The aftermath

Do you live in a perpetual mess? We do, I spend my waking hours constantly picking stuff up to prevent accidents. The situation is made worse because I am the worlds worst hoarder, I cant help myself as I really cannot bear to waste anything, its an affliction which once meant that there was a room in our house which we couldn’t get into. Seriously. Anyhow, I have spent the best part of the past two years trying to clear things out and I think slowly its an improving situation. I’m just blighted with children’s toys which seem to multiply n small parts almost as soon as they are taken out of the box. So much so, that I’ve turned down 90% of the requests we get to review toys because quite simply we cant have anymore and the children are not very good at passing them on.

One of my on going ‘jokes’ is that we wouldn’t know if we were burgled, so much stuff is strewn about anyway. And so that joke backfired when this week we actually were burgled. I cant really go into too much detail, suffice to say for me the biggest clue was the open patio door and some other unusual items in the middle of our living room floor (amongst the toy cars and track).
People say that when you are burgled the biggest thing is the feeling of intrusion into your space and how that makes you feel vulnerable. I didn’t get that, although I must admit that as time passes I am feeling increasingly vulnerable and fire exit plans have been lost in favour of security. For me, it was a feeling of shock, not because we had been burgled but because they had, amongst other things, emptied every single thing we own onto the floor. The sheer quantity of stuff was the shocking thing. Clothes I haven’t worn since pre-university days (over 20 years ago), that sort of thing.
I’ll be honest, we have so much general stuff that it has been both a chore and a worry working out what has gone. Some of it I would think we wont ever even remember, that’s the trouble with accumulated clutter. I think its an inherited thing, the hoarding gene because I see it in my son who has a bedroom bursting with clutter of which about 2% has any meaning to him and the rest might be useful one day.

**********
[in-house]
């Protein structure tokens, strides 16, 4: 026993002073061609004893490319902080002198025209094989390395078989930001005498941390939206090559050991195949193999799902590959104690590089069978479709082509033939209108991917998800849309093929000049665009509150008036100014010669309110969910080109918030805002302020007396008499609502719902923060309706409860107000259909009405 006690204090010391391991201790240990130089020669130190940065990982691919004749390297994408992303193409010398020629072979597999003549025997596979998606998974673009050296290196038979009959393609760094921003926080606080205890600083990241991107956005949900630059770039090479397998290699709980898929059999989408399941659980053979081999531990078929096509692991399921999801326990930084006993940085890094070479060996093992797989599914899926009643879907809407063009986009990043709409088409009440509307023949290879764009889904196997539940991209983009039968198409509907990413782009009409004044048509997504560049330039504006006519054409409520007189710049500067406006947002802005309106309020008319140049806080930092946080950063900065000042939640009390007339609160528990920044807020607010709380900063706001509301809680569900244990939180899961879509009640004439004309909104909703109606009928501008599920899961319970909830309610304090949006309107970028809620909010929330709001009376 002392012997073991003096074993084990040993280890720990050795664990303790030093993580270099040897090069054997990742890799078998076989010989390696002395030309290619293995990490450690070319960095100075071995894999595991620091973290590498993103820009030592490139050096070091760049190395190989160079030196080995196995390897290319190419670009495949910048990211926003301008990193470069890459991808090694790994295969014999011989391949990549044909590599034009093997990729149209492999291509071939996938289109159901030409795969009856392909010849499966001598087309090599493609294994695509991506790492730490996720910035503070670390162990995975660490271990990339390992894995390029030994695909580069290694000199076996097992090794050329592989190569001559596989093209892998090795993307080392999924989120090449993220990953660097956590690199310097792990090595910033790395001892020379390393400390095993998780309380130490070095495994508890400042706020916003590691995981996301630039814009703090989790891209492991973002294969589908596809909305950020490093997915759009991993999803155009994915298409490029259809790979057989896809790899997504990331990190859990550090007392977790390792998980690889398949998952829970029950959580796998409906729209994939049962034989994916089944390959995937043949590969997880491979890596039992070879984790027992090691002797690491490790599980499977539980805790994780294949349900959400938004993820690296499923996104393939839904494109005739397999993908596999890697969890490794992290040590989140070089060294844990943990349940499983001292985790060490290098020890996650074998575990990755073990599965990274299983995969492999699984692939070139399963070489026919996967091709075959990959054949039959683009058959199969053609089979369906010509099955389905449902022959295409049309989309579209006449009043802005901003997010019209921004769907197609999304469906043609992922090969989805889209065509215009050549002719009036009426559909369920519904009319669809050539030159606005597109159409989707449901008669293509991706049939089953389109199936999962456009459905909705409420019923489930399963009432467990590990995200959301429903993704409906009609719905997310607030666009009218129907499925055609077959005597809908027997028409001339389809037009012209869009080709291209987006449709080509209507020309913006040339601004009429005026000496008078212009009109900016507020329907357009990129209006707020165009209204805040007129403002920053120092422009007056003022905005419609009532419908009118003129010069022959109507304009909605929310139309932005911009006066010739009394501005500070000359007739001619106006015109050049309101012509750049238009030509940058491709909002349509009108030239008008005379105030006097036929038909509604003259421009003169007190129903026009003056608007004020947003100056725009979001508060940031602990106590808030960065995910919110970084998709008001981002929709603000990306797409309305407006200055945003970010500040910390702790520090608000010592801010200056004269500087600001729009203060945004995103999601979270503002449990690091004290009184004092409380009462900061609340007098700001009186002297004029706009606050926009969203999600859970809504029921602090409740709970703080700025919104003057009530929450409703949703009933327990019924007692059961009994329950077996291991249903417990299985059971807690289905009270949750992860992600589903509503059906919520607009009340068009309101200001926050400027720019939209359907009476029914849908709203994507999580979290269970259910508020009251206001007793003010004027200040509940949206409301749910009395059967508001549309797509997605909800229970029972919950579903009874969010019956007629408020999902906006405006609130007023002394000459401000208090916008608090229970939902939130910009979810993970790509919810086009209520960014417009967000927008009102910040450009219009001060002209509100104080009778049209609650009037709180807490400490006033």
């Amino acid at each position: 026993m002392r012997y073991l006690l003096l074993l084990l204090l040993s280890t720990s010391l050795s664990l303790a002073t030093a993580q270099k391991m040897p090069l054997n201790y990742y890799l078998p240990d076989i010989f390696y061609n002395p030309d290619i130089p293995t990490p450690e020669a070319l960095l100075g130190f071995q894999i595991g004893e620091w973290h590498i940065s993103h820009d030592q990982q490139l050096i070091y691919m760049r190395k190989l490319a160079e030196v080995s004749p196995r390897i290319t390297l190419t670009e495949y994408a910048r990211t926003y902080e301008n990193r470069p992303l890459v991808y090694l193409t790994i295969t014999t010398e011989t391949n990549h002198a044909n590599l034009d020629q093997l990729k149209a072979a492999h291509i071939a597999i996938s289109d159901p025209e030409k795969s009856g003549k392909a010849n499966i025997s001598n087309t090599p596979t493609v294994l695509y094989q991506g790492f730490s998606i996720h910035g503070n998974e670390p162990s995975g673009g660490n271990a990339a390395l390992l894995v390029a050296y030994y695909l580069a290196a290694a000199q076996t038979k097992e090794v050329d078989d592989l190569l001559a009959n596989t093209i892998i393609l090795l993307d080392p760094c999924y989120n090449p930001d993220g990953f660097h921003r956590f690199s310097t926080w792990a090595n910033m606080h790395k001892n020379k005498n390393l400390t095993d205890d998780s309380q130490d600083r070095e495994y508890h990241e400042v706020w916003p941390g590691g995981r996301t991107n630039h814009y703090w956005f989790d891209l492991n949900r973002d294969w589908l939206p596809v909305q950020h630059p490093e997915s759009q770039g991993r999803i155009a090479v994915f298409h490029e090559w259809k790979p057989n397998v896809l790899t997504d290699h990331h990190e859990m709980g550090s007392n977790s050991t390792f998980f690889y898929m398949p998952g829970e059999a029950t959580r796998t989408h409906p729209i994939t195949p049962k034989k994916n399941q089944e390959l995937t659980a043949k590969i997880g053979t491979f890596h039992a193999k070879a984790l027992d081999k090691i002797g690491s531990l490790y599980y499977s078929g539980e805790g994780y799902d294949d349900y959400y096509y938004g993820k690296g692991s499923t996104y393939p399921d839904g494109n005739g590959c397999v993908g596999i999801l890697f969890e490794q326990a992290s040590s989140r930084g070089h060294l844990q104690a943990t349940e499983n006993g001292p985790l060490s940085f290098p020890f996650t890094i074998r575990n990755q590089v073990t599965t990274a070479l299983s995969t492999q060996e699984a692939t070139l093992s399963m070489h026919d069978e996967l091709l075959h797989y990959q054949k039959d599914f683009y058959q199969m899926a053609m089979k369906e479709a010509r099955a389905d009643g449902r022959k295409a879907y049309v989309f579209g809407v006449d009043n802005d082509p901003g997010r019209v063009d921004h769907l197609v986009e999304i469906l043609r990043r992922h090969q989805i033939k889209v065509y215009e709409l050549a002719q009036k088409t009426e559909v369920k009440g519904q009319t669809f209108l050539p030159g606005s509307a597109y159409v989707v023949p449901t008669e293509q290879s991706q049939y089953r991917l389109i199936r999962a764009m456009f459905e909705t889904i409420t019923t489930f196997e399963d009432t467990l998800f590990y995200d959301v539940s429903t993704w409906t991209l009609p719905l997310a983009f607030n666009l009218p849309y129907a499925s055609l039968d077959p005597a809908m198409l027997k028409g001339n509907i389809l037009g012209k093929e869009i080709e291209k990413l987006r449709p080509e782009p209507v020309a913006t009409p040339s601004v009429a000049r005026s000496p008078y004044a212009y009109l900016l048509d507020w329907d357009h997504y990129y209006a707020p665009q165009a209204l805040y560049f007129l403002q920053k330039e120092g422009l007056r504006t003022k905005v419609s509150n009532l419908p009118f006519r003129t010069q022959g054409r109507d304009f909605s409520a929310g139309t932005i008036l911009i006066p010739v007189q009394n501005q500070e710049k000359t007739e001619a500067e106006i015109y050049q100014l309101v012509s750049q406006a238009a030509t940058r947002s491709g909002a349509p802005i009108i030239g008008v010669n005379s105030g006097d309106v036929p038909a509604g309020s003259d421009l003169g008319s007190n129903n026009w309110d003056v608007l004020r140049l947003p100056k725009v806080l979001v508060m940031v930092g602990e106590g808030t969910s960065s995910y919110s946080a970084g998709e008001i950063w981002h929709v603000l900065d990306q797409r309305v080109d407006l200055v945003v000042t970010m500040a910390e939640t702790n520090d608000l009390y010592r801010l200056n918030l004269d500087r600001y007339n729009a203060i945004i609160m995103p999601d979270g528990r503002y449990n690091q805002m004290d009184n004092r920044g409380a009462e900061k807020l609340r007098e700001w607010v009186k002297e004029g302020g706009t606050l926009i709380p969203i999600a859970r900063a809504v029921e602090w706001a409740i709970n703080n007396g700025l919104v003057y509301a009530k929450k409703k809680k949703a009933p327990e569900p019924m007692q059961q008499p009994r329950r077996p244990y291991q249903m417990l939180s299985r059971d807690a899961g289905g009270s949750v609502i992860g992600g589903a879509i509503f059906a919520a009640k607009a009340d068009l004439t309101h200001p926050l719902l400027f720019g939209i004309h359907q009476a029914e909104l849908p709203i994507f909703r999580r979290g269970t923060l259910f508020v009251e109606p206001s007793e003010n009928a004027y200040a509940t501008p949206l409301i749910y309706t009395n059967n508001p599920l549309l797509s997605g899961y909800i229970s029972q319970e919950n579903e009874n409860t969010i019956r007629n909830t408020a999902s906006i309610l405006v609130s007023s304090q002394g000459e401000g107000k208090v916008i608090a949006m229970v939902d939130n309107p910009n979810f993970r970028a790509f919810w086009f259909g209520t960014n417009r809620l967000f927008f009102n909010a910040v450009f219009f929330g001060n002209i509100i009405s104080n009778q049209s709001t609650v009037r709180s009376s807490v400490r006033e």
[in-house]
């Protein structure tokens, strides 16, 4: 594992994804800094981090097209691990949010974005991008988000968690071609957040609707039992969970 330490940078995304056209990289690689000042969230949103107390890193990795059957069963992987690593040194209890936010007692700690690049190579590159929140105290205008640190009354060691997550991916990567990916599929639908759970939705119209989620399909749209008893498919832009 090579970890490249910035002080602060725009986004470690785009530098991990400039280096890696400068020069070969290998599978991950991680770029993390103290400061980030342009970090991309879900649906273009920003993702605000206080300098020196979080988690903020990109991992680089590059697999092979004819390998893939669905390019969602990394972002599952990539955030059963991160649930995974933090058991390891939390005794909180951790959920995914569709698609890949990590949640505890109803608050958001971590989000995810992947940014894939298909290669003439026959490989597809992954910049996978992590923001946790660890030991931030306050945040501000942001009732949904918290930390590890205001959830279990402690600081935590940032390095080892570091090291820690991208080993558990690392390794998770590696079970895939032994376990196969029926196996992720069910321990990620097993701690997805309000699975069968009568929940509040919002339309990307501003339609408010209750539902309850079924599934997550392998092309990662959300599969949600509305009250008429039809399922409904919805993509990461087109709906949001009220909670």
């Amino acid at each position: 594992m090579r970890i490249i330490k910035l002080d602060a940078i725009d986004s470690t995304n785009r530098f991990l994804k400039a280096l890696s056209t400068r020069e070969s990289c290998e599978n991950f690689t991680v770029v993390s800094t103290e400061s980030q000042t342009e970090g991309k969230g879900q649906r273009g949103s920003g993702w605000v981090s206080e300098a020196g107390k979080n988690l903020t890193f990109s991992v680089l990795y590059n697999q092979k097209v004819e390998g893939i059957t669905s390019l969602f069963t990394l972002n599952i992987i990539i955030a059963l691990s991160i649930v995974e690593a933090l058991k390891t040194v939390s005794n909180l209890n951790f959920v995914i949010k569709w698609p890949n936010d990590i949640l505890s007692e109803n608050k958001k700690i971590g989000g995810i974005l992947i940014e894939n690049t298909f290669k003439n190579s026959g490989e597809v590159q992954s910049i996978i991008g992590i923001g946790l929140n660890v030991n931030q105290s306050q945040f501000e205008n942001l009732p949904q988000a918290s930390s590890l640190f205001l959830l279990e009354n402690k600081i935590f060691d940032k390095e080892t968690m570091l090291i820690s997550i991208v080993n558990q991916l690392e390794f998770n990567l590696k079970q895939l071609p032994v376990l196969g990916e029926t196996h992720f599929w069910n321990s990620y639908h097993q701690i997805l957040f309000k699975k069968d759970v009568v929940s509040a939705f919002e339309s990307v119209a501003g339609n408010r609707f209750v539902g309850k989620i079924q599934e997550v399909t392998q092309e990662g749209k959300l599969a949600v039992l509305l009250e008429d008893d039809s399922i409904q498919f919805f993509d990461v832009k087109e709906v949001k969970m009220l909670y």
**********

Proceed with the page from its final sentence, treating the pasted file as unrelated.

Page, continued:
For me, sorting out the aftermath of this week is going to be a long hard slog, yes there are the battles with the insurance over what damage they will pay for and whether we can prove what we had but also its the sorting through and sorting out. When your entire life is on the floor in a jumble it forces a sort out, but that’s difficult with three children for whom you want to downplay the situation to. My cupboards which were messy, but had some level of organisation are now complete rammed jumbles of stuff; knickers with jumpers, lego with socks. Its a chore to deal with at the best of times, at the moment it seems insurmountable. 
Then there is the question at the back of my mind: why us? Our house is very secure, more so than lots of the others in the street. Its been a stressful few years and this is yet another notch to add to the ‘woes’. Yes, as our neighbour remarked, I’m taking it remarkably well. But what choice do you have? I’m working on the principle of what doesn’t break you makes you harder and that it is all part of the rich tapestry of life. And anyway, for me, I realised this week that the school run is the worst possible thing in terms of anxiety. That night, lying in bed with three scared children pressed up beside me, all I could think about was whether someone was going to eyeball me at the school gates and who would be sniggering and secretly glad about my misfortune. I think that says quite a lot about my life and what needs to change. 

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